Now Open in the Charity Randall Gallery at the Carnegie Museum of Art!
View the Satellite Reef November 4, 2023- January 25, 2025!
The Pittsburgh Satellite Crochet Coral Reef project is a unique community initiative that encourages people to come together and create something beautiful. The project involves many people creating hyperbolic shapes using crochet and combining them into a singular coral reef that will be displayed in the Carnegie Museum of Art. It is an amazing opportunity for people from all walks of life to get involved and make a difference.
The project has been gaining momentum since its inception, with more and more people joining in on the fun. By participating, individuals can not only contribute to the beauty of the reef but also learn new skills such as crocheting and working with others as part of a team. This project is an example of how community participation can bring about awareness of environmental issues and create positive change in our society.
Kid Ewe Knot is thrilled to partner with The Carnegie Museum of Art on this Satellite Reef in cooperation with the Institute for Figuring. In addition to community based workshops, we are offering times to gather in shop and work collaboratively with other enthusiastic crocheters.
In shop workshops are scheduled:
- Friday, August 25, 6-8pm
- Saturday August 26, 9:30-11am
- Friday, September 29, 6-8pm
- Saturday, September 30, 9:30-11am
Trace Brewing in Bloomfield, Sunday, 1-3pm dates:
- July 23
- August 20
- September 17
Participation forms are required and filled out when dropping off your contribution(s) with Kid Ewe Knot. You must be 18 years old to complete the participation form, anyone less than 18 must have a parent or guardian also sign the form. Kids are strongly encouraged to participate! Everyone who contributes to the reef will be listed by name in the museum material.
Your hyperbolic shapes will be accepted in shop at Kid Ewe Knot until September 30, 2023. Possibly in October only by prior arrangement with Kid Ewe Knot.
The reef will be constructed at the museum during October with the opening of the exhibit set for:
Nov. 4, 2023
Find further details here. There are gatherings at the CMOA, Trace Brewing, Kid Ewe Knot, the Pittsburgh Zoo and Aquarium, and more. Join in where convenient!
More of Your Questions Answered:
What skills are necessary to crochet Hyperbolic Shapes?
If you can chain and single crochet, you are golden! If you do not know the basics, we do offer private, one hour lessons to get you started. Unfortunately, due to the wide variety of skill levels and the amount of people at our larger workshops, we do not offer beginner lessons at those times.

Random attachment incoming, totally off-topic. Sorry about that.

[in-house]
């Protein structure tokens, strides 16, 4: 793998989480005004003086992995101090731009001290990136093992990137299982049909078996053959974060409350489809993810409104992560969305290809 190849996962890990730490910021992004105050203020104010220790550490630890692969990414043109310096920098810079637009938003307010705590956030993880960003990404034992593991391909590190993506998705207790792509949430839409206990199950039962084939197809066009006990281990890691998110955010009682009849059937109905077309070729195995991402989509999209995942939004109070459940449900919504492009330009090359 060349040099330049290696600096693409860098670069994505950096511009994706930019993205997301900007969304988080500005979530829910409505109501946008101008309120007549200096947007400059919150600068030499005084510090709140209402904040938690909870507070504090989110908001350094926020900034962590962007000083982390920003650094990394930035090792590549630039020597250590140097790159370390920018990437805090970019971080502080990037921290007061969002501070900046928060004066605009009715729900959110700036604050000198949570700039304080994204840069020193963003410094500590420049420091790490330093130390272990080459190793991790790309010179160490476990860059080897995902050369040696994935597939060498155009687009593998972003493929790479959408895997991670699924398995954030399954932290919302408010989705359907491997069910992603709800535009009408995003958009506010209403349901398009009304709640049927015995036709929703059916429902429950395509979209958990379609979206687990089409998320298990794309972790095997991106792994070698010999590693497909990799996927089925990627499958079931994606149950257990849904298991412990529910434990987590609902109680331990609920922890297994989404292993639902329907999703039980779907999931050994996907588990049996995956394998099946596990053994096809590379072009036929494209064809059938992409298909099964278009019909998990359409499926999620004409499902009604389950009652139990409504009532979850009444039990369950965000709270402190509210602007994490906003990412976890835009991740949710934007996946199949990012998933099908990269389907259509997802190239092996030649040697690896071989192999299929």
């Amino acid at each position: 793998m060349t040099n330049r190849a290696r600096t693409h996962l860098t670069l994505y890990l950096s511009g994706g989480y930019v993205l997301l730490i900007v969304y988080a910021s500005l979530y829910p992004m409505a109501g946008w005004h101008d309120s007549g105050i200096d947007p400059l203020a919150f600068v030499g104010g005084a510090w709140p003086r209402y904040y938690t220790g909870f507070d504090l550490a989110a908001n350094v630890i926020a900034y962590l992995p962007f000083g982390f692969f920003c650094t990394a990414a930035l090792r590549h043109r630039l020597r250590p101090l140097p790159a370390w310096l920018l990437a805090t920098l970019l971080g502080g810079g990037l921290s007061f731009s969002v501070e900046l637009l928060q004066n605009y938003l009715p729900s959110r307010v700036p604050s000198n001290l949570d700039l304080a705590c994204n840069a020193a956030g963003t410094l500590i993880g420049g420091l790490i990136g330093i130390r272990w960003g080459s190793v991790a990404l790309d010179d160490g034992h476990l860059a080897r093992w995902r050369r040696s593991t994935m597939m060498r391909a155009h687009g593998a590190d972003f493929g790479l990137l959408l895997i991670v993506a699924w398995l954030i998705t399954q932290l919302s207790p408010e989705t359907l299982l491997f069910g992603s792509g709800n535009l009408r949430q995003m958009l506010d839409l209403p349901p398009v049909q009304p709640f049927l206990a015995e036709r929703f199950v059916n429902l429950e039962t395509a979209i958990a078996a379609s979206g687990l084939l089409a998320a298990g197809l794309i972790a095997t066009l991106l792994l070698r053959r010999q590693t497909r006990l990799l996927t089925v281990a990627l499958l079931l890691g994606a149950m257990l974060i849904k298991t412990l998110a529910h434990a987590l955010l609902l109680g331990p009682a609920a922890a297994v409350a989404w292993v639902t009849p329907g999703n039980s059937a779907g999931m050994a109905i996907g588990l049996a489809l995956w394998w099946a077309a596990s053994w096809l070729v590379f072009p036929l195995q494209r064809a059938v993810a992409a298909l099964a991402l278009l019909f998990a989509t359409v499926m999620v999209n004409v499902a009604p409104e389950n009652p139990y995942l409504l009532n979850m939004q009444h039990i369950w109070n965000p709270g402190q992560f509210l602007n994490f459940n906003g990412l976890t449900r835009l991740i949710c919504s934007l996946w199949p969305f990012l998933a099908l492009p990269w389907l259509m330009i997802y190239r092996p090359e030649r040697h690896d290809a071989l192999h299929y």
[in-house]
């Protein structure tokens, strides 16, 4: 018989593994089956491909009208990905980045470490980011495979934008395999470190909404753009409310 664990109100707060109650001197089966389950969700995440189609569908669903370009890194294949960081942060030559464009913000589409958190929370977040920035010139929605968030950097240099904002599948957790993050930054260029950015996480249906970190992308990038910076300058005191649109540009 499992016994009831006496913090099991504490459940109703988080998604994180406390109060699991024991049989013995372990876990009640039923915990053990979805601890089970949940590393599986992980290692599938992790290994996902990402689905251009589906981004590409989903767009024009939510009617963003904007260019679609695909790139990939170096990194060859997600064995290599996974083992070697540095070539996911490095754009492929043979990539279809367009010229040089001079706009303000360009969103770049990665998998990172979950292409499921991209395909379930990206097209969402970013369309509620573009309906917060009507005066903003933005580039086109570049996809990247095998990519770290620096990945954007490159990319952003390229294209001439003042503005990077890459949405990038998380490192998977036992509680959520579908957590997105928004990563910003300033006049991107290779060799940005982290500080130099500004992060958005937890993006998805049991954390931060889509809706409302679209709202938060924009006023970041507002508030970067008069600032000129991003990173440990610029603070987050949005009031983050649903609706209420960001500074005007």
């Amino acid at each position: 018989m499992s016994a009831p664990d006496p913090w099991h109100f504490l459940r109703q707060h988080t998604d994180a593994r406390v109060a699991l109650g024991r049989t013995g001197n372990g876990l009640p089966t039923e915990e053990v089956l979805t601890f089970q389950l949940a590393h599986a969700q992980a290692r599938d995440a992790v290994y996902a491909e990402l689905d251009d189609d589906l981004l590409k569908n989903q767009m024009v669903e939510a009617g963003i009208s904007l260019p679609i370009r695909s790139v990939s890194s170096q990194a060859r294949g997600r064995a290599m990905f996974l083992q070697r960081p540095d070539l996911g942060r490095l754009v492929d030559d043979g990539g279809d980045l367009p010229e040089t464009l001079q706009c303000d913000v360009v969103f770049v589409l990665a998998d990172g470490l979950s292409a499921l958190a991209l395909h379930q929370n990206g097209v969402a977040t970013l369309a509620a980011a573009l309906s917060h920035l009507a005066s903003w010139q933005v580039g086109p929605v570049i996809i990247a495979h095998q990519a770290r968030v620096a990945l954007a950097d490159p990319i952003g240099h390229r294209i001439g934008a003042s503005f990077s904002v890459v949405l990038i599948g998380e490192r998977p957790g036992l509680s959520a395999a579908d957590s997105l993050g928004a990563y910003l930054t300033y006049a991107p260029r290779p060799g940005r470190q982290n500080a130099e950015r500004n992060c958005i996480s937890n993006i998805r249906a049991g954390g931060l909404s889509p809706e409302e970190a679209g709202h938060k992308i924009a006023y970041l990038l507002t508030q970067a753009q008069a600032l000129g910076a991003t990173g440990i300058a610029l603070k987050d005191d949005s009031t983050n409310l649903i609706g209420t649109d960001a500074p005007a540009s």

What Materials Should We Use to Crochet?
This is a great project for using up all those pesky leftover bits in your stash! Novelties are wonderful additions to your creations. Use acrylic, wool, cotton, rayon, any weight, any color. Use the appropriate hook for the yarns you choose. Don't be shy, experiment! Hold yarns together for fun texture and color outcomes. Make an environmental statement, incorporate plastic or other ocean trash into your coral.
How to Crochet Hyperbolic Corals
Read more about the Crochet Coral Reef project (we have pamphlets in shop with all the information you need) and learn how to make your own hyperbolic crochet.Try the shapes in This Guide.
Any style, material, or color of yarn can be used, and creativity and experimentation are encouraged! If you are brand-new to crochet, we recommend purchasing medium-weight (4) yarn and a 5.5mm (or I/9) crochet hook.
What other types of shapes can be crocheted for the reef?
Plenty! Would you like to make Brain Coral? Tube Coral? Sure! What is not included are animals ssuch as sand dollars, starfish and Nemo or Dory. (That would be fish in general!) Inspiration images from coralreef.org
About the Crochet Coral Reef Project
The Crochet Coral Reef is a research-oriented project by sisters Christine Wertheim and Margaret Wertheim of The Institute For Figuring. Residing at the intersection of mathematics, marine biology, handicraft, and community art practice, the project responds to the environmental crisis of global warming and the escalating problem of oceanic plastic trash by highlighting not only the damage humans do to earth’s ecology, but also our power for positive action. The Wertheims’ Crochet Coral Reef collection has been exhibited worldwide, including at the 58th Biennale di Arte aka Venice Biennale, Helsinki Biennial, Hayward Gallery, London, Science Gallery, Dublin, Museum of Arts and Design, New York, and the Smithsonian’s National Museum of Natural History, Washington, D.C. The project also encompasses a community-art program in which more than 20,000 people around the world have participated in making 50 locally-based Satellite Reefs—in New York, Chicago, Melbourne, Ireland, Latvia, Germany, UAE and elsewhere. The Pittsburgh Satellite Reef on display here is the latest addition to this ever-evolving wooly archipelago.
About the Artists
Margaret Wertheim is a science writer, artist, and author of books on the cultural history of physics. Christine Wertheim is an experimental poet, performer, artist and writer, and former faculty member at the California Institute of the Arts. Margaret and Christine conduct the Crochet Coral Reef project through their Los Angeles-based organization, The Institute For Figuring, an interdisciplinary practice dedicated to engaging audiences with the poetic dimensions of science and mathematics though materially embodied activities. The Institute For Figuring is at once an art endeavor and a framework for innovative public science engagement